Anonymity is the root of online abuse, but there are at least three senses of this term that matter. We tend to focus on unknown anonymity, and thus miss the importance of alone anonymity and unguarded anonymity. My emphasis on being alone may seem misplaced. For instance, in his discussion of the problems of anonymity, Brian reports that “people in groups are more likely to transgress.” I agree with this claim, even though this may seem to run counter to my suggestion that alone anonymity is a key part of the problem. However, Brian’s point concerns ‘mob mentality’, and a mob is not a community in any relevant sense. Indeed, precisely what makes a mob dangerous is that people are alone together when they are a part of it – and this anonymity of the crowd (which also operates fairly innocently in audiences for musicians and so forth) becomes dangerous when the people concerned are also unknown and unguarded, as happens all the time in our digital public spaces.

When Sherry Turkle raises concerns about the way we are alone together online, she is not talking about the mob as such, but her work also emphasises this same concern: the undermining of authentic community by the current design features of the new communication systems. Yet different designs will produce different results. It is notable that blogs, which assign executive power to the blog owner (and thus are close to unguarded), and are ambiguous on the question of being unknown (since it is the blog owner’s choice how they identify) still manage to be less of a locus of abuse than the large-scale digital public spaces since bloggers are never alone. Forums tolerate contributions that are alone and unknown because they are not unguarded, thanks to the presence of moderators who can work effectively because the scale of the network of contributors is manageable. When a moderator ‘knows that such-and-such is a troublemaker’, they mean that particular cyborg is not anonymous in the sense of being unguarded. Different solutions to fostering cyber-respect (and minimising cyber-cruelty) hinge upon the different senses of anonymity.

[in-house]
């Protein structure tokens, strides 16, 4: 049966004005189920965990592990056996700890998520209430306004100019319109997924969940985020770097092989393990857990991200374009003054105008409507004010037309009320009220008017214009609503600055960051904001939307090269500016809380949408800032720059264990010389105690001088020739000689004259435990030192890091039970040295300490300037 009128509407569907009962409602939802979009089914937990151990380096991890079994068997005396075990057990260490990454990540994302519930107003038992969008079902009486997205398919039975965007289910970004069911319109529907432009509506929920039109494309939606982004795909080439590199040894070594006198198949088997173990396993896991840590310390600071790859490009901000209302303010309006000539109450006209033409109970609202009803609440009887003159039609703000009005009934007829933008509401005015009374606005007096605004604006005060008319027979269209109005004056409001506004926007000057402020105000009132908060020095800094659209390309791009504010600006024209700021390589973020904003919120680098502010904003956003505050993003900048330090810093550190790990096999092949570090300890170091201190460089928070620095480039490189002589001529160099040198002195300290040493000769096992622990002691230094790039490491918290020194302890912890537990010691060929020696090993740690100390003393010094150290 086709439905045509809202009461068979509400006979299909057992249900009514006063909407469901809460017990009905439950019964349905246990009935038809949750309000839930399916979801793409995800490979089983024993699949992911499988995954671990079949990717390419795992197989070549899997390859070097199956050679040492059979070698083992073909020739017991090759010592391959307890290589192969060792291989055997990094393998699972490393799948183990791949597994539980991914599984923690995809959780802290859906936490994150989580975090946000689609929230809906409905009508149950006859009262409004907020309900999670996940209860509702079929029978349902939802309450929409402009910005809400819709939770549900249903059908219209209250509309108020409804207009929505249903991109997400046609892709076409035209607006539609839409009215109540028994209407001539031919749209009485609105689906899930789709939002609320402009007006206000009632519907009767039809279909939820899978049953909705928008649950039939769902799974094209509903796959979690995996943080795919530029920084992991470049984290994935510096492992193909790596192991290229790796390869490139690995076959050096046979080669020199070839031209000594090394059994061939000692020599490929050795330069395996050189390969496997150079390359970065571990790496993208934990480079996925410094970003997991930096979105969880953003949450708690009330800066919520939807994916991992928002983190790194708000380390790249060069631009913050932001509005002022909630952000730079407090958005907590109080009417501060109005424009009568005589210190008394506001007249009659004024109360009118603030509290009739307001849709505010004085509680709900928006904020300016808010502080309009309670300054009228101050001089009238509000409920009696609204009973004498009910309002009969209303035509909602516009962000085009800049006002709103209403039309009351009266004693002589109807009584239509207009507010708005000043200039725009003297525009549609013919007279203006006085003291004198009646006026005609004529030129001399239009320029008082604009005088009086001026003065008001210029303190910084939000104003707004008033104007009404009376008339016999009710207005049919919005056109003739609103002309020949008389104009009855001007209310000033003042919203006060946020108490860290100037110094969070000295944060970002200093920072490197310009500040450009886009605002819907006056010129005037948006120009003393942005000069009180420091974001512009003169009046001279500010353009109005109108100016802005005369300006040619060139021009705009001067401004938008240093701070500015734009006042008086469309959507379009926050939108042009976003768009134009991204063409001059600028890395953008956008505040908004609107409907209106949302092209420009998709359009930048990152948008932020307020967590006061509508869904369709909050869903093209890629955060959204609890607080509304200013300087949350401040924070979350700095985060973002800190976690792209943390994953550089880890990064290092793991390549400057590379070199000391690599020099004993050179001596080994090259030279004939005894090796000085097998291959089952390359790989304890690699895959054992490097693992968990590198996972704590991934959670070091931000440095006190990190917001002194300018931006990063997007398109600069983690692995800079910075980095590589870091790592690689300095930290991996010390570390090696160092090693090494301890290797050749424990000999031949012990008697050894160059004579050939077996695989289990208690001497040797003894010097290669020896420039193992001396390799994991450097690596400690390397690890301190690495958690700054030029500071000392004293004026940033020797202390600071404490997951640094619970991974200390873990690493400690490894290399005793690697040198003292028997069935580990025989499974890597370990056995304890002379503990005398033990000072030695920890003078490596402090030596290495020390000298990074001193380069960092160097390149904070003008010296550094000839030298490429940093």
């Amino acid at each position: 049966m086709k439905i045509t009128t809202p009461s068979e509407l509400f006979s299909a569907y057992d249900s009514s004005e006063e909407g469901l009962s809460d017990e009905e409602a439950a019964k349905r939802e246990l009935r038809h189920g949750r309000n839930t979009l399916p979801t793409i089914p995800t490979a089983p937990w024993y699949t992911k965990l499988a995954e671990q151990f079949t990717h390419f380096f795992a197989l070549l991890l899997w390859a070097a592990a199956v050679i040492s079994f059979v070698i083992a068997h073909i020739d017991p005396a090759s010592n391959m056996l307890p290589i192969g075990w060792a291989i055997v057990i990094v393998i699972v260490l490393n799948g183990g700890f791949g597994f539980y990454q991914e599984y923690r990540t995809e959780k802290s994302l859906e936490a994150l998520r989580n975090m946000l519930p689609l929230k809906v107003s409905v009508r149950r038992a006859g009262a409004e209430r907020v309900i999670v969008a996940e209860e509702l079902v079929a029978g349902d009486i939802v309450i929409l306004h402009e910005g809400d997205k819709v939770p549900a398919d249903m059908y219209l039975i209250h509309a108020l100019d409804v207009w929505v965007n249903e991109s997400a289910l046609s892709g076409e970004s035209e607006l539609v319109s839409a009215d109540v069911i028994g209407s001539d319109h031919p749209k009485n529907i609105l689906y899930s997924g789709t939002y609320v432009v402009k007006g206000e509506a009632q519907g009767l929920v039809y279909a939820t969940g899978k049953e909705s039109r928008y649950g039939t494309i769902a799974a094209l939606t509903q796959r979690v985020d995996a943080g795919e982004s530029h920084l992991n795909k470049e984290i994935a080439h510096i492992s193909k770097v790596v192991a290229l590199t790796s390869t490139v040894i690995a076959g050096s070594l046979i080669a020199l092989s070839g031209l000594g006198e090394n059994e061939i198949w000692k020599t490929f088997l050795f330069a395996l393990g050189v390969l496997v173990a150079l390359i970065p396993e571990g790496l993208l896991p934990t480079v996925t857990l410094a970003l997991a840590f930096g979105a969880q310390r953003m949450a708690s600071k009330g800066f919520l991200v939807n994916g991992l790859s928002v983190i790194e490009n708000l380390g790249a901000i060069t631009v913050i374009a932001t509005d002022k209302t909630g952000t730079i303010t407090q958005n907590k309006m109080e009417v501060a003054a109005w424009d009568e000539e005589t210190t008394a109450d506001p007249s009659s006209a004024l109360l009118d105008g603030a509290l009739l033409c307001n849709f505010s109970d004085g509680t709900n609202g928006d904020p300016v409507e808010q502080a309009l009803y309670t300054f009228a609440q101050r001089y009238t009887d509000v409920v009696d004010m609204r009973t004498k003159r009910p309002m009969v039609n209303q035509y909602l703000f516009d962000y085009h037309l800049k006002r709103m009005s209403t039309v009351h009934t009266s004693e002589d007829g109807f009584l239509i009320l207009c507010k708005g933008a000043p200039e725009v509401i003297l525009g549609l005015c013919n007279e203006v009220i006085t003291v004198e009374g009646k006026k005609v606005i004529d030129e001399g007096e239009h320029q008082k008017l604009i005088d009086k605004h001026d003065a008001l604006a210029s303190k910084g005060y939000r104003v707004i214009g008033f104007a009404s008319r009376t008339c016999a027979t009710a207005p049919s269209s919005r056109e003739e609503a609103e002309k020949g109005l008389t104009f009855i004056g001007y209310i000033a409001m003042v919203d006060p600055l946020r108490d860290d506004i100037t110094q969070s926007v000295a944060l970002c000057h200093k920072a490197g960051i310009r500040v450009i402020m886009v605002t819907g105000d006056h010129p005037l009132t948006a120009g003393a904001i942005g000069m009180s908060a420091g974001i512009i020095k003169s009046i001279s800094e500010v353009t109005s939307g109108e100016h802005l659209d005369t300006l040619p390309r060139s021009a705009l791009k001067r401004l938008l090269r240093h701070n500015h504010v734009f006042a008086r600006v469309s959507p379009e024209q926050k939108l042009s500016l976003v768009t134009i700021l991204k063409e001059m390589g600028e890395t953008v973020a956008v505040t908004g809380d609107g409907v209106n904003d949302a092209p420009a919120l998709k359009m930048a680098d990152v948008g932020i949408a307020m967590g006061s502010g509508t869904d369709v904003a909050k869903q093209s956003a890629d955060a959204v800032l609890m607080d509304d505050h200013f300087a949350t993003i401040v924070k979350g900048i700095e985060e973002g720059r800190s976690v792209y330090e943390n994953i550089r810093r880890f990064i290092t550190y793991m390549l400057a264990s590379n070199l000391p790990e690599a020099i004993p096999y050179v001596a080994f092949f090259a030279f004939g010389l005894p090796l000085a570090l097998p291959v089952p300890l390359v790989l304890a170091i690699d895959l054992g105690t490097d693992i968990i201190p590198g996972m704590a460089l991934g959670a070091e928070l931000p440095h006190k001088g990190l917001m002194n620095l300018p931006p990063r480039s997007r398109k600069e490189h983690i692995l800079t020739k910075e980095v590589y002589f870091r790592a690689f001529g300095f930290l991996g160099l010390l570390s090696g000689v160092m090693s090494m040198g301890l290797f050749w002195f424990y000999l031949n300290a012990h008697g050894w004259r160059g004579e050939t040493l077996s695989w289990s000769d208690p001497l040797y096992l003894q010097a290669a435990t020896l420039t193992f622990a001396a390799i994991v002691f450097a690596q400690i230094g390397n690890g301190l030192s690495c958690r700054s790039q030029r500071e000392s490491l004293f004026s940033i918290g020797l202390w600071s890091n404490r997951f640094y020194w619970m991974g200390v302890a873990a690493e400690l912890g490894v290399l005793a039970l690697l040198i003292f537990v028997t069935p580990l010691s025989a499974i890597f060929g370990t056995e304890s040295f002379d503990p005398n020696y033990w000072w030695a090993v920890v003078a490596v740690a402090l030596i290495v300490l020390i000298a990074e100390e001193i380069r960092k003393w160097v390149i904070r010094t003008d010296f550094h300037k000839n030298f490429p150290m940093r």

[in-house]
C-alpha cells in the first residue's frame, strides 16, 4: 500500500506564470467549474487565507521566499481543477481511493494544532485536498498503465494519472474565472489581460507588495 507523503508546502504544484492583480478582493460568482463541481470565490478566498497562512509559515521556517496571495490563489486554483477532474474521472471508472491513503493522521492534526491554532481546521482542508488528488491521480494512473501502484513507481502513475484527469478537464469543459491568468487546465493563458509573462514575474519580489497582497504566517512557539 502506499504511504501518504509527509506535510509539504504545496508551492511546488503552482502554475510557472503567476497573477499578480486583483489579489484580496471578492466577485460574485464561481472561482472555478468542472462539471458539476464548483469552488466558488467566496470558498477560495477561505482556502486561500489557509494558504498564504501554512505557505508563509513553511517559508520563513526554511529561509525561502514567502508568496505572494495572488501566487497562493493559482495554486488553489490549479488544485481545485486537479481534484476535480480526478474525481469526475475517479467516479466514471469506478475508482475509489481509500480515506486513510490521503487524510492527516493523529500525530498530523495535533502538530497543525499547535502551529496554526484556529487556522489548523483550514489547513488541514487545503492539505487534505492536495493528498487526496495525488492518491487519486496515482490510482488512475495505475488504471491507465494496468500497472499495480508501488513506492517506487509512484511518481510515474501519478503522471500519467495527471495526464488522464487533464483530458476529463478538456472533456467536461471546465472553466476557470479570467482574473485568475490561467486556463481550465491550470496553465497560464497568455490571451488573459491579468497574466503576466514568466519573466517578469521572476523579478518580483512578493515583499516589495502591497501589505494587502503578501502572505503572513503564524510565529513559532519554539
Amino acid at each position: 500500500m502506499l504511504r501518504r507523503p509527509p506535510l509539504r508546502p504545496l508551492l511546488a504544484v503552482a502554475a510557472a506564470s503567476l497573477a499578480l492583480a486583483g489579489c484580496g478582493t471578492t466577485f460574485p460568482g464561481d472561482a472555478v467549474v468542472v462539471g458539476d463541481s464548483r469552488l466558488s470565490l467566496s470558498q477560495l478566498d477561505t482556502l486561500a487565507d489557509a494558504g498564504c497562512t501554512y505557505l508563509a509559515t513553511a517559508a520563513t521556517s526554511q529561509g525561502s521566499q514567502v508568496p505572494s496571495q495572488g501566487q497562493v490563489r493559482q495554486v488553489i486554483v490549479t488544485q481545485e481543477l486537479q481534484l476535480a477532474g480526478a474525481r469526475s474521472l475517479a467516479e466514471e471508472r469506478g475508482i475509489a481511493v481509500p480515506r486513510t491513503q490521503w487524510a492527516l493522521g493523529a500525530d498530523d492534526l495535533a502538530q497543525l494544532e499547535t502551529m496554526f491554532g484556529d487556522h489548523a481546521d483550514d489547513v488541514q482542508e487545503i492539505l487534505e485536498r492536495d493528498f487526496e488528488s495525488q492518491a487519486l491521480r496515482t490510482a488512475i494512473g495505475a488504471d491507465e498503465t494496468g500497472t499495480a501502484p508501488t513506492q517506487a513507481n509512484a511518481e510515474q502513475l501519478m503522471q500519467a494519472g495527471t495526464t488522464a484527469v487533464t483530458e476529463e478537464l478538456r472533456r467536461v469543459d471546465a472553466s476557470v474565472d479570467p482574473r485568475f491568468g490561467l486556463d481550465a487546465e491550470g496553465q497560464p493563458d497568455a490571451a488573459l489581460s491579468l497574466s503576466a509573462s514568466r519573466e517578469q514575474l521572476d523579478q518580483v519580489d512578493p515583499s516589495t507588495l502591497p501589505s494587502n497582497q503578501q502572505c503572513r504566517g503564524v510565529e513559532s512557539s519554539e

What does not work – indeed, cannot work – is expecting our robots to plug the gap caused by scaling networks beyond human capacity to form a viable community. Abuse will remain endemic on Facebook and Twitter for as long as their cyborg participants can be functionally alone, effectively unknown, and inadequately guarded. If there are solutions to this problem, and it is not clear that there are, the most important lessons to learn are those revealed by the stories of the MUDs, the pioneering digital public spaces, the first cyborg communities of their kind.

With grateful thanks to Peter Crowther, both for feedback on this piece, and for running UglyMUG, a game that changed both his life and my own. Also, my thanks to Brian Green for his outstanding summary of the relationship between privacy and anonymity, which this piece responds to.


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Your comment about the US is generally not true: there are many ways to legally own a firearm without licensing. Identity is only checked on *some* sales. Details vary from state to state.

Automatic weapons, concealed weapons, and the like are licensed and restricted; the federal government controls automatic weapons, but concealed weapons are handled at the state level.

Hi Tom: